Artists on Twitter have a request: stop quote-tweeting their work.
It’s all the more pressing now that Twitter has, temporarily at least, changed its retweet system to encourage users to quote tweets and add their own words on top, rather than simply boost someone else’s message. Artists say quote tweets take attention away from their profiles, making it harder for them to be discovered, while someone else gets the glory.
“When you’re quote tweeting an artist, it’s almost like saying ‘I feel like what I have to say about this piece is more important than the actual piece,’” RadiantG, an artist, journalist, and indie game developer, told The Verge.
Twitter made the change yesterday as part of an effort to “encourage more thoughtful consideration” of tweets — and presumably, to curb the spread of misinformation — around the US election. Twitter no longer plainly presents the option to retweet someone else’s post and instead jumps straight into the quote retweet interface. You can still post a straight retweet by not adding a comment, but the interface is designed to discourage it. Twitter said the change was “temporary” and would remain in place through “at least the end of Election week.”
⚠️PSA to All Artists⚠️
Twitter has made the *awful* decision to encourage quote tweets over normal retweets. This is going to be deeply damaging to our community. This change will affect livelihoods & incomes!
It’s a problem for artists who have found Twitter to be a particularly useful platform for getting discovered and getting work. Amalas Rosa, an illustrator whose work includes video game concept art, album artwork, and an in-progress graphic novel, said that most of her jobs have come through people finding her work on Twitter. “Especially this year,” Rosa said, “a lot of remote work is actually due to Twitter.” Radiant said that all of his commissions this year have come through Twitter.
That’s why it’s important to artists that they get the signal boost directly when someone wants to share their work. “It’s easy to go to our profile,” Rosa said, “but many people don’t check it out if it’s only a quote retweet that’s doing the numbers.” Rosa said she doesn’t mind when people quote-tweet her work, but she’s concerned the new interface will confuse people who might otherwise want to directly promote an artist.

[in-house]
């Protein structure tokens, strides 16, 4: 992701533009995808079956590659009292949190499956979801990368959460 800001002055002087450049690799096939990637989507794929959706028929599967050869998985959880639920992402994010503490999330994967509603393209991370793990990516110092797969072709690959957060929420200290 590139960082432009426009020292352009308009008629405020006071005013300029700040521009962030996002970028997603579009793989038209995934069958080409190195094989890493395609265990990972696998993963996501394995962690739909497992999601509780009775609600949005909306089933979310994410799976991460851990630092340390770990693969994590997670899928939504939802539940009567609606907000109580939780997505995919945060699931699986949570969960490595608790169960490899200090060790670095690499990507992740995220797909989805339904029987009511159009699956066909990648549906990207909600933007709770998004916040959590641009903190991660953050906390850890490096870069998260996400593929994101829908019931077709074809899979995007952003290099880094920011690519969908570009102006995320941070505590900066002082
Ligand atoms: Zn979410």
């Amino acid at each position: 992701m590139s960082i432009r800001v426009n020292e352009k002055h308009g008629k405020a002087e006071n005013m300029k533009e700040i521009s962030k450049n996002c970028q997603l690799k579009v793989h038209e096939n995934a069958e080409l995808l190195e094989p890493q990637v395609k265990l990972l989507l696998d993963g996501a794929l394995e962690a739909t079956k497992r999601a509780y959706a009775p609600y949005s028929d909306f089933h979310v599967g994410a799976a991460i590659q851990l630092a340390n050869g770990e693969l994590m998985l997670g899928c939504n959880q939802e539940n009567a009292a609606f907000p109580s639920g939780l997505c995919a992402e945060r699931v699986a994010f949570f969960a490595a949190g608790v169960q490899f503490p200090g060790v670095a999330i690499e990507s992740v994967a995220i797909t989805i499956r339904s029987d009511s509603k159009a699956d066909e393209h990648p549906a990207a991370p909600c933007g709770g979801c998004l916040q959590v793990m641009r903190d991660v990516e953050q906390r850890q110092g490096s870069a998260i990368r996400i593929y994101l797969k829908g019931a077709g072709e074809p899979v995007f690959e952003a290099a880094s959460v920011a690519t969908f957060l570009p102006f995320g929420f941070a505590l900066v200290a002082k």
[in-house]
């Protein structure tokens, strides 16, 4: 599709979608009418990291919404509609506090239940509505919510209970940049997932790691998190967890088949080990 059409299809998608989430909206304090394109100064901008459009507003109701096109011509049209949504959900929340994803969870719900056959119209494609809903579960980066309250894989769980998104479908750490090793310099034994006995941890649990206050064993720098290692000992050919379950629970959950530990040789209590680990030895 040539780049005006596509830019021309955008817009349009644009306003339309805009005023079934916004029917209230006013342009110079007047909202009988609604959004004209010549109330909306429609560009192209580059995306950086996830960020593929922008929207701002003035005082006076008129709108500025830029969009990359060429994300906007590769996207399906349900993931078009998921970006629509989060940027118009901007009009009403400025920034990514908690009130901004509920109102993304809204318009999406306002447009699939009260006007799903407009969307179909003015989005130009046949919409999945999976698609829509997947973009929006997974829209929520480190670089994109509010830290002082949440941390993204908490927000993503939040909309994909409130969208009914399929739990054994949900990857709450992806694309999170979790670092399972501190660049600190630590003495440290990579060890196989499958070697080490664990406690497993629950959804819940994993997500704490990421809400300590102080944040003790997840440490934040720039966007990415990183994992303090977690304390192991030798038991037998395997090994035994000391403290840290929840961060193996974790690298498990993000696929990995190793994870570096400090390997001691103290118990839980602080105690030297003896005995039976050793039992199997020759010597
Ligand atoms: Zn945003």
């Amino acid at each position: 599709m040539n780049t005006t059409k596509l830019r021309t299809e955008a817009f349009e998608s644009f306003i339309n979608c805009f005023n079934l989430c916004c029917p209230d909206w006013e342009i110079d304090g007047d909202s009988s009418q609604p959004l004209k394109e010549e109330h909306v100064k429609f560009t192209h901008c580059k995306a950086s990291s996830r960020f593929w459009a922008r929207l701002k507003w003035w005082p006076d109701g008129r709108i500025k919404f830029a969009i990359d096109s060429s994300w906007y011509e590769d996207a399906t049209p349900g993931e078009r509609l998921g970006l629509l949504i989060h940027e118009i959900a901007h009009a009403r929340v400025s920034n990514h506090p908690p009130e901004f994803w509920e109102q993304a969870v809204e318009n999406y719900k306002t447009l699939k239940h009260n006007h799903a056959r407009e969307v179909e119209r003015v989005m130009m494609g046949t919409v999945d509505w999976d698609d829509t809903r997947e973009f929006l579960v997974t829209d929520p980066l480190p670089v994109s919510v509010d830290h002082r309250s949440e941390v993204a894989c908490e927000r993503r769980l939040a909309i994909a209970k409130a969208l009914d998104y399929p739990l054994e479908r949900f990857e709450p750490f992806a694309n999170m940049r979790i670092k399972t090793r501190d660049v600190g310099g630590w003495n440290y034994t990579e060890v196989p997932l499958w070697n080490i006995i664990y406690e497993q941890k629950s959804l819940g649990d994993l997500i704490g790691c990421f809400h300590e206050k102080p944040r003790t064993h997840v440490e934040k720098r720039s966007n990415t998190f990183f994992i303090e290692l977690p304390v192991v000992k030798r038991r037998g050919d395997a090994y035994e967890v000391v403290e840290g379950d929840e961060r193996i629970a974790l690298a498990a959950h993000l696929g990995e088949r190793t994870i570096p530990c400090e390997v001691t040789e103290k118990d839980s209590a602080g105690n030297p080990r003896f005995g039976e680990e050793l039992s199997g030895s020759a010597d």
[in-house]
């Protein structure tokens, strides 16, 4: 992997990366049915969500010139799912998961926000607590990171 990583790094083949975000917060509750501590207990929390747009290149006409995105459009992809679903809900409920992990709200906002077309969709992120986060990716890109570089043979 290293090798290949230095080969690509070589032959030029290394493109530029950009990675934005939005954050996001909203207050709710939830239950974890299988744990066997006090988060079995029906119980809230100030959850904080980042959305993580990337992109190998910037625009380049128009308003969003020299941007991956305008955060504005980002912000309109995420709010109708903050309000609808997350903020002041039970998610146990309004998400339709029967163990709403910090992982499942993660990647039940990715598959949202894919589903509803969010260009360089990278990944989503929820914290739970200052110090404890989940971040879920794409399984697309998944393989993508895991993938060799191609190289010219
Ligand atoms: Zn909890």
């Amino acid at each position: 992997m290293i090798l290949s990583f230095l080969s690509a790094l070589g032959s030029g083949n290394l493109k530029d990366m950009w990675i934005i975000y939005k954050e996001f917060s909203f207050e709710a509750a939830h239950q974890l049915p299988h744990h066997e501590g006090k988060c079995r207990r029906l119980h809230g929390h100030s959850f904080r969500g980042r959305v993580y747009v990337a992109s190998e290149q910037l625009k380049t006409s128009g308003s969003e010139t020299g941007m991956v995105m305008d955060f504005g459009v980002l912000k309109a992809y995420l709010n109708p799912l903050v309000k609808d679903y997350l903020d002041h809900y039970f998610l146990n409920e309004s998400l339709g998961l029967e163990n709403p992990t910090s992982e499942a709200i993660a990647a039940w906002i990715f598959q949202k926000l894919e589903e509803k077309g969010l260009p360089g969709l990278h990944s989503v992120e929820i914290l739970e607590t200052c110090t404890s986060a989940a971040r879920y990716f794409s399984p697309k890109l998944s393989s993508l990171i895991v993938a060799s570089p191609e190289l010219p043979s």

In response to Twitter’s change, artists have been retweeting each others’ messages about the new system, with some posts gaining thousands of retweets. Several artists have annotated screenshots about how to skirt the new system and send a plain retweet. One artist even illustrated a diagram about how to avoid the quote retweet.
Twitter changed retweets!!
BUT you can still normal retweet! The default setting will be quote retweet! But if you don’t add any text or anything and just hit retweet it will show up as a normal retweet!
It’s annoying! But please keep retweeting! For artists 😀
Quote tweets were a sore spot even before this week’s update was put in place. Many artists already had “No QRT” (for “no quote retweet”) or a similar request in their name, bio, or location, Radiant said.
Twitter said it was aware of artists’ concerns, though the company didn’t indicate that it would make any adjustments. “We heard your overall feedback and understand that some of you, like artists who share their work on Twitter, value Retweets,” the company wrote yesterday. “You can still Retweet by not adding anything into the QT composer.”
While the change remains in place, artists will have to keep educating followers about best practices for supporting their work, Radiant said.
“We’re not telling you how to use the platform,” Radiant said. “All I’m saying is how to best support us.”
Just when we thought the drama surrounding Zack Snyder’s Justice League couldn’t get any weirder, it seems Jared Leto’s…. controversial take on the Joker will be appearing in the director’s cut of the 2017 superhero team-up when it hits HBO Max next year.
Leto, who infamously played the role of the Batman villain in 2016’s Suicide Squad, is reportedly joining the ongoing reshoots for the new Justice League cut, according to The Hollywood Reporter.
It’s not entirely clear what role Leto’s Joker will play in the re-edited film. Despite the controversy over Leto’s edgy interpretation of the villain, the character has only had a minor role (at best) in the live-action DC films. Leto himself has only appeared in a few scenes in Suicide Squad (although there are reports that his role in the film was cut down in post-production). Leto’s character was also referenced — but did not appear — in Harley Quinn: Birds of Prey, released earlier this year, which follows Margot Robbie’s Harley Quinn in the wake of her breakup with the villain.
The news that Leto’s Joker will feature into Zack Snyder’s Justice League is also perplexing in a larger sense, given that Leto was never slated to appear in any of the original versions of Justice League — even Snyder’s original cut of the film from before he stepped down — outside of some vague, debunked rumors from the summer of 2016.
The fact that Snyder appears to be using the reshoots (which will also reportedly feature Ben Affleck, Ray Fisher, and Amber Heard) for his own cut of Justice League to introduce an entirely new character to the story could indicate more substantial changes from both his original version of the film as well as the final theatrical cut that director Joss Whedon finished back in 2017.
The history of the so-called “Snyder Cut” is ultimately a long and complicated one. But one thing is becoming increasingly clear: whatever the four-hour-plus Zack Snyder’s Justice League endsup being when it comes out next year, it’ll have grown beyond even Snyder’s original intentions for the film.